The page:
Musicians from the Yell-based Fancy Tunes ensemble presented a spring concert in St Colman’s Church in Burravoe last Friday before an appreciative audience of classical music enthusiasts. It was a charity event with all proceeds going to the CLAN 1,2,3 appeal.
The recital began with two of Handel’s best known works, both performed by Tara Payne on violin with piano accompaniment by Meilo So. In Largo from Xerxes Tara displayed a mature composure, allowing the rich melody to cloak the exposure of the violin, while in the lighter and more technically demanding Arrival of the Queen of Sheba from Solomon, her more insouciant delivery provided the lustre such a piece requires.
The evening’s only single instrument recital was Meilo’s interpretation of Rondo in A Minor by Mozart. At over eight minutes long, this reflective, almost melancholic study of the form drew a hushed audience deep into a world of wistful contemplation. The playing was thoughtful and intelligent as if trying to gain an insight into the composer’s intention, with the intricate digressions always sensitively brought back to the haunting refrain.
In the second movement from Trumpet Concerto by Joseph Haydn, Alison Dobson on trumpet showed poise, even tonality and a genuine Andante countenance, complemented by the perceptive and attendant accompaniment of Veronica Cooper on piano.
The ever convivial Peter Blanker brought a lighter air to the proceedings as he sang Frühlingstraum from Schubert’s Winterreise: a bittersweet, passionate evocation of a longing for warmer days and reciprocated love, followed by Whither Must I Wander by RL Stevenson, with music by Vaughan Williams. In both songs Peter slipped into the classical mode, like stepping into well fitted shoes, leaving the listeners with a warm inner glow, as from an old European cognac.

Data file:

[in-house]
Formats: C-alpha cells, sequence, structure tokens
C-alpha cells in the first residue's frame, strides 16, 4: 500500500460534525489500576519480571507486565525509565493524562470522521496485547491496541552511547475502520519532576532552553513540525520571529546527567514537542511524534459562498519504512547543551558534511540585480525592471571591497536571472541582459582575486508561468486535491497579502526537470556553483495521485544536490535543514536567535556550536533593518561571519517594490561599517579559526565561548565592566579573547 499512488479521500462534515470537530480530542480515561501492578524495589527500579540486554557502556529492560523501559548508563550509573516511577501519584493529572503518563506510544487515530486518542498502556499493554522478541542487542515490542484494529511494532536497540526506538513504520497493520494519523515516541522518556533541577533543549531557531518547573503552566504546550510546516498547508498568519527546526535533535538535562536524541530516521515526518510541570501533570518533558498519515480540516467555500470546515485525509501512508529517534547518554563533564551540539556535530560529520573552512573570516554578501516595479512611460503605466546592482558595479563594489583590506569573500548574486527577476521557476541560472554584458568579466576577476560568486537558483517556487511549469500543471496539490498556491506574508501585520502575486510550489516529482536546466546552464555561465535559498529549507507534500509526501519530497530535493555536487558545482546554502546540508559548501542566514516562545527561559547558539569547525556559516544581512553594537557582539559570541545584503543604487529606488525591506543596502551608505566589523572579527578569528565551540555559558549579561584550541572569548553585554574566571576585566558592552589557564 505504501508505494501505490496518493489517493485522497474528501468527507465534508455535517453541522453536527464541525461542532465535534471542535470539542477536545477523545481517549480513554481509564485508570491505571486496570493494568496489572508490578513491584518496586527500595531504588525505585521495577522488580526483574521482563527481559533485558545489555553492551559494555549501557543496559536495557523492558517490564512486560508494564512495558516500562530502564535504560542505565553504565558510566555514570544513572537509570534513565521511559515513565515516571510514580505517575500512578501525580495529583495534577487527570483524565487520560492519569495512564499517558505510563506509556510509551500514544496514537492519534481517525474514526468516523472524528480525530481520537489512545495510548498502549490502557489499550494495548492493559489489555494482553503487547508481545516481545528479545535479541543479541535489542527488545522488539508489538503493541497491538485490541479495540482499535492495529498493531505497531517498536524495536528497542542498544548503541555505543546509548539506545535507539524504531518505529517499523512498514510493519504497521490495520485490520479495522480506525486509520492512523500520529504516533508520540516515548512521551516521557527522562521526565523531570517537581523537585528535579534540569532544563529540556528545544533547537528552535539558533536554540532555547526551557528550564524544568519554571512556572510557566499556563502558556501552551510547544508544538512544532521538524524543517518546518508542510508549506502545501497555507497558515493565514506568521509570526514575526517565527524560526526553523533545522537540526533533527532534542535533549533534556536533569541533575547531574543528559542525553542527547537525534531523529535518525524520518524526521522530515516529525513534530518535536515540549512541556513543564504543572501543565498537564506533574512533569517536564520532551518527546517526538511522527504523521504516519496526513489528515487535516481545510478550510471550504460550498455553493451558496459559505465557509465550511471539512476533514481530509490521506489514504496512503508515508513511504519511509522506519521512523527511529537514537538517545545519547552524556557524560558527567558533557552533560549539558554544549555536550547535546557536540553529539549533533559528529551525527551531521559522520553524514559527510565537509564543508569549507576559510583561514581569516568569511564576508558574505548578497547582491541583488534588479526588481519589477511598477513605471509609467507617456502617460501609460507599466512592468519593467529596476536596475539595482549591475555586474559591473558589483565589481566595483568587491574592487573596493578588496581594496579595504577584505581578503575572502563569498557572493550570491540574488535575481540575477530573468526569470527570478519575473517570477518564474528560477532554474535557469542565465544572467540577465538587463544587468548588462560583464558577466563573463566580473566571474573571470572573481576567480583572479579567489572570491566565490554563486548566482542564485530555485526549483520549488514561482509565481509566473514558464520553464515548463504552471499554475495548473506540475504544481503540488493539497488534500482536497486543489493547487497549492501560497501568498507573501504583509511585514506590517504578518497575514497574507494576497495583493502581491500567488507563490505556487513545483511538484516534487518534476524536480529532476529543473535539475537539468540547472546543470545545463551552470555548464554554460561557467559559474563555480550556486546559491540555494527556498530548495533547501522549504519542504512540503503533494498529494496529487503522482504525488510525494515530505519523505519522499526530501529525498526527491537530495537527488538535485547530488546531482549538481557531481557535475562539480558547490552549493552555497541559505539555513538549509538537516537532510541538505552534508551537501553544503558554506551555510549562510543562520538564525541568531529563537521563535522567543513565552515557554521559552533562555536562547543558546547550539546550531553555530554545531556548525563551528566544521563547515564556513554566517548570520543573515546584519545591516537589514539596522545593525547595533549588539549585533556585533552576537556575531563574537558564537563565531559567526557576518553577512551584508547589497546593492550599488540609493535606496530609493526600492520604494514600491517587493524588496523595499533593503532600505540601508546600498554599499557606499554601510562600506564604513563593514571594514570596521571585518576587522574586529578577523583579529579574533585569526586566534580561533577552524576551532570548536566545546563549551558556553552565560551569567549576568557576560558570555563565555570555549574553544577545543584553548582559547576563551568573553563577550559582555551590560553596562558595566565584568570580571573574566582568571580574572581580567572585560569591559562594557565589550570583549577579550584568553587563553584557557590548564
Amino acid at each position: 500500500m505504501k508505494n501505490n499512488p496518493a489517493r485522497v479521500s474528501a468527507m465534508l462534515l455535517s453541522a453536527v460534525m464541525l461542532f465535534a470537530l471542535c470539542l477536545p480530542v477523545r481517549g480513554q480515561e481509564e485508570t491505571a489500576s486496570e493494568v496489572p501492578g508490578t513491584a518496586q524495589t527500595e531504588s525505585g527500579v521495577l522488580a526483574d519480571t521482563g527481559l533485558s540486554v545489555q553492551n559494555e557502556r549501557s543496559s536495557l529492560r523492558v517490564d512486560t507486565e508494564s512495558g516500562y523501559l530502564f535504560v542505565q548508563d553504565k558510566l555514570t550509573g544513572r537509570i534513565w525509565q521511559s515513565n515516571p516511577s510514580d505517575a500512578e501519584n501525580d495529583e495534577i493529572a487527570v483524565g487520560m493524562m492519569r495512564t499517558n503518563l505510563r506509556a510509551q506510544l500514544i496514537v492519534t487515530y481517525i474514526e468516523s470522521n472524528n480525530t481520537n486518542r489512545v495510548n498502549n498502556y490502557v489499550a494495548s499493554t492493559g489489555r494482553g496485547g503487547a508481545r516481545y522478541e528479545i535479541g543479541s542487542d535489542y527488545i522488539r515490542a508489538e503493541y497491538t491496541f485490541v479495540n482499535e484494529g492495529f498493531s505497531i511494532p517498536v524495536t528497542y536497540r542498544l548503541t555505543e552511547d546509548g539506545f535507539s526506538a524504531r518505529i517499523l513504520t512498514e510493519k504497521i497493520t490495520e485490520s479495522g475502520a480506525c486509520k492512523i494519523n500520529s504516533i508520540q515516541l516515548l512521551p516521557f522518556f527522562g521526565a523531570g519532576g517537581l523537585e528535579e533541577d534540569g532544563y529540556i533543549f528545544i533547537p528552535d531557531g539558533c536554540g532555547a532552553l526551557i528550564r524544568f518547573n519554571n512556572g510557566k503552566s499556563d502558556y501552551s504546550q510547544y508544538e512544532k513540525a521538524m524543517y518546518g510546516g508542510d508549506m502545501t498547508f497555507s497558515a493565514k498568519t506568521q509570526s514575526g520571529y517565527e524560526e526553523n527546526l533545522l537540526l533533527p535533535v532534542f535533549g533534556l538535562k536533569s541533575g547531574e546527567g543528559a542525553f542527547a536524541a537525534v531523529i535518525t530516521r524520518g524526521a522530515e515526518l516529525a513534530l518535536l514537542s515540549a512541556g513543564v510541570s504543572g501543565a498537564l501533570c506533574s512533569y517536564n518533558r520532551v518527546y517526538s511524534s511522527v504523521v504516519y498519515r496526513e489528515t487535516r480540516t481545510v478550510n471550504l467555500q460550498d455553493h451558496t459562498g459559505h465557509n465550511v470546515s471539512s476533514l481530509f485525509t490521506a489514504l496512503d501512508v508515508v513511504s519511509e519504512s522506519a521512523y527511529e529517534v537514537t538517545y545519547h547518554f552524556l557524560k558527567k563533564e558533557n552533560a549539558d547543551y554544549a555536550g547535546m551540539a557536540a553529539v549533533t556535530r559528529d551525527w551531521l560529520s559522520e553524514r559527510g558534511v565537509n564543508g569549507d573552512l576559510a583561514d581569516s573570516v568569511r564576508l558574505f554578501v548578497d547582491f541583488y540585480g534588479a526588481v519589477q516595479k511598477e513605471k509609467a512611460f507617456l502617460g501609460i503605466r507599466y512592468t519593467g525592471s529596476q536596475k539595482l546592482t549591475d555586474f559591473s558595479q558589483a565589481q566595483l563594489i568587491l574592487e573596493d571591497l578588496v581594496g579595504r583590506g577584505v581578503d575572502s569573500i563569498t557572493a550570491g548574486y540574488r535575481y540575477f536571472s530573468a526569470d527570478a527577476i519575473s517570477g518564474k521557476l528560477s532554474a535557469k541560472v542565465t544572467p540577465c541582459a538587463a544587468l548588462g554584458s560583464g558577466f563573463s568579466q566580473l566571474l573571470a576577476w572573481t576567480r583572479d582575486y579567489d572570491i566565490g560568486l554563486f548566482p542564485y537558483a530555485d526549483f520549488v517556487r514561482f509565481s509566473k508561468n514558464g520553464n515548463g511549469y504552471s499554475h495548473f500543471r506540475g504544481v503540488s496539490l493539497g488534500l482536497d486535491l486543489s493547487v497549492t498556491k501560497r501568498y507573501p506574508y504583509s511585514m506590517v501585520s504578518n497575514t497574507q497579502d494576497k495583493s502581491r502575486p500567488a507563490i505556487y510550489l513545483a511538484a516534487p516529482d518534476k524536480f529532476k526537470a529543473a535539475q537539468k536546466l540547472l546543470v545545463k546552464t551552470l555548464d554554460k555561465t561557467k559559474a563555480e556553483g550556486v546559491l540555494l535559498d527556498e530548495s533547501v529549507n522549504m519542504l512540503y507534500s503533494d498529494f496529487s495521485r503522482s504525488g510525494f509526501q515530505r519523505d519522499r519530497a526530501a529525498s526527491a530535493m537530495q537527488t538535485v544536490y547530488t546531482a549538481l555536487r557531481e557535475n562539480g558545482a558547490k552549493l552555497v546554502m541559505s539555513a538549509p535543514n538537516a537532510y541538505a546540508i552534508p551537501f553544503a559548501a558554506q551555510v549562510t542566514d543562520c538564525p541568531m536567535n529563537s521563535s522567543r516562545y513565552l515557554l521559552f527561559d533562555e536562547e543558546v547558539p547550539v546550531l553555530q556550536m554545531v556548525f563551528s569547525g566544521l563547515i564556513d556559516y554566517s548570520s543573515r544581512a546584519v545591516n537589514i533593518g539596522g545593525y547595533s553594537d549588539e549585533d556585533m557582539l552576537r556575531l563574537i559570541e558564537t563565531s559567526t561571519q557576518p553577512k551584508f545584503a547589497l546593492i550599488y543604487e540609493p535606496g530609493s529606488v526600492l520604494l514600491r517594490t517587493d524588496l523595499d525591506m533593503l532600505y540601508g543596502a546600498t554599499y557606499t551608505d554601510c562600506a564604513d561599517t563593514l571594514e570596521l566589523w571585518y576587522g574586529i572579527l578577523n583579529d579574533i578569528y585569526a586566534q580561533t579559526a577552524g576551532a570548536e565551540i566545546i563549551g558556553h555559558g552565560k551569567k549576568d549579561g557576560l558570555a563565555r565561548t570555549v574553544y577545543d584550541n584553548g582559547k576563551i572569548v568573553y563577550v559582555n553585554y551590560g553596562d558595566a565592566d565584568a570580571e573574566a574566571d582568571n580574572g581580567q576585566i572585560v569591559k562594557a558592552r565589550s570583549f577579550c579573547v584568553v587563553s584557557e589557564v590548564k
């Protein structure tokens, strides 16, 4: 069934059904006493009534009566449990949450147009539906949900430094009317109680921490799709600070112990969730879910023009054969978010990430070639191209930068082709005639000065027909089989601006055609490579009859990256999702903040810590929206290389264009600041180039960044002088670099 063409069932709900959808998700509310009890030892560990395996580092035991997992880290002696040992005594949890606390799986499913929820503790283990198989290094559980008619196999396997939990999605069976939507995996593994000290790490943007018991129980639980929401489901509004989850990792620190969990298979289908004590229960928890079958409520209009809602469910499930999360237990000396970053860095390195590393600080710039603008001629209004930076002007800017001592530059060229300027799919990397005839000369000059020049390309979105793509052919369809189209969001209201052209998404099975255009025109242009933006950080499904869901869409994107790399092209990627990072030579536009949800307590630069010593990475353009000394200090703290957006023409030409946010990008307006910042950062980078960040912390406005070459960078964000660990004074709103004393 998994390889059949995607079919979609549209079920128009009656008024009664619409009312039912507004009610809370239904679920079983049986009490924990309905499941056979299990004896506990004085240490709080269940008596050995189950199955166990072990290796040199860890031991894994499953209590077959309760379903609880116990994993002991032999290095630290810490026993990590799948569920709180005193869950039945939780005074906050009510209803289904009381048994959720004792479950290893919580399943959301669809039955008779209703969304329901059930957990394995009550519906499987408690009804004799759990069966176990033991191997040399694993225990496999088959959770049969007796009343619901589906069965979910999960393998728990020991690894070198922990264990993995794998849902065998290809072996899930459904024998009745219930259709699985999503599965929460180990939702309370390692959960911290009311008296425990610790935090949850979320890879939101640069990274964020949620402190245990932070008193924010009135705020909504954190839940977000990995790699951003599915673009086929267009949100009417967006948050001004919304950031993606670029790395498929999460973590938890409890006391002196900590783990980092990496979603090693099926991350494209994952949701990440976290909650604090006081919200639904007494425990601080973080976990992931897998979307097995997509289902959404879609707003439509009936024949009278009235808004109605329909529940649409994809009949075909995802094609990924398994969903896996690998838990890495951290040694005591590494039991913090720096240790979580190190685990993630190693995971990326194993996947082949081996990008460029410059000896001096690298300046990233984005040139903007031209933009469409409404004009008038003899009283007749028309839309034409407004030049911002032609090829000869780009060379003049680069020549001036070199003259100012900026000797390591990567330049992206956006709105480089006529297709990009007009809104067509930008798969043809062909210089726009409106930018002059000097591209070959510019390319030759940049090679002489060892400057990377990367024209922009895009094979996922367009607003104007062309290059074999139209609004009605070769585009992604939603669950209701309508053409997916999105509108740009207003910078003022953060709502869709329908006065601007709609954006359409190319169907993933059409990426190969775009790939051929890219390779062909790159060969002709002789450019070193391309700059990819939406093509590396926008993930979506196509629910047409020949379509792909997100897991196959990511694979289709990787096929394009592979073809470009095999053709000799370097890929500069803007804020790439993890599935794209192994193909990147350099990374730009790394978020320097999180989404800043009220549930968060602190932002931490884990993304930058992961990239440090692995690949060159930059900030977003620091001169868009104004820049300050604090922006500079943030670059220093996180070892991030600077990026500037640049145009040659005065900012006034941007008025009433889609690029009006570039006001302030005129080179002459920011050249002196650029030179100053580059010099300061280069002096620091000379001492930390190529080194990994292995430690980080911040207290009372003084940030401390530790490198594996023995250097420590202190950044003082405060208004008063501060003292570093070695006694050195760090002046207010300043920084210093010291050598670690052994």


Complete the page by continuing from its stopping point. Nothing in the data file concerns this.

Then, with the church still and silent, but for the solitary clacking of a slow, deliberate metronome, Brian Gregson mesmerised everyone with his poem Time while paving the way for Peter Coates on cello and Meilo on piano with Eulogy to the eternity of Jesus from Quartet for the End of Time by Messiaen; easily the most moving piece of the performance.
The concert concluded with a stunning rendition of Allegro from Concerto for Two Clarinets by Franz Krommer in which Clare Stiles on English clarinet and Michelle Grant on her French equivalent delivered bravura performances to bring the evening to a thrilling conclusion.John Tonner